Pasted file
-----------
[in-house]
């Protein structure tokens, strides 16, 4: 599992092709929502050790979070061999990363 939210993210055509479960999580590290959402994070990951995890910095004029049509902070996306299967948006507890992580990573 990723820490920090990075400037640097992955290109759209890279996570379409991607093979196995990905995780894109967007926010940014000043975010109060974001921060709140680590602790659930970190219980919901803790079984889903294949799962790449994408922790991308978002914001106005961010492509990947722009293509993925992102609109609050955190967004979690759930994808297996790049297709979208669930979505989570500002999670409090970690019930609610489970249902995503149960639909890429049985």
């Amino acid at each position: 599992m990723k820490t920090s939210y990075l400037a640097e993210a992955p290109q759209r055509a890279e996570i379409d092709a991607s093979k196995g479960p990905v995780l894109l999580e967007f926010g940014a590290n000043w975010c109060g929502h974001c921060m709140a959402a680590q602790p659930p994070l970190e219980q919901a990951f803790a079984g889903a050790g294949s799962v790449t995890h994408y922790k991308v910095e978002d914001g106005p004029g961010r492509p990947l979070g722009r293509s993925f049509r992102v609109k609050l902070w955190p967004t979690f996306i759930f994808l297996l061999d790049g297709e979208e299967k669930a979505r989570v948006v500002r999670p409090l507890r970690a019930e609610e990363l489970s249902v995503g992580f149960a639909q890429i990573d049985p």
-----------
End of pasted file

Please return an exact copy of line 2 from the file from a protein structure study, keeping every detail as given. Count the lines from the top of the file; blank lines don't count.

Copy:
């Protein structure tokens, strides 16, 4: 599992092709929502050790979070061999990363 939210993210055509479960999580590290959402994070990951995890910095004029049509902070996306299967948006507890992580990573 990723820490920090990075400037640097992955290109759209890279996570379409991607093979196995990905995780894109967007926010940014000043975010109060974001921060709140680590602790659930970190219980919901803790079984889903294949799962790449994408922790991308978002914001106005961010492509990947722009293509993925992102609109609050955190967004979690759930994808297996790049297709979208669930979505989570500002999670409090970690019930609610489970249902995503149960639909890429049985």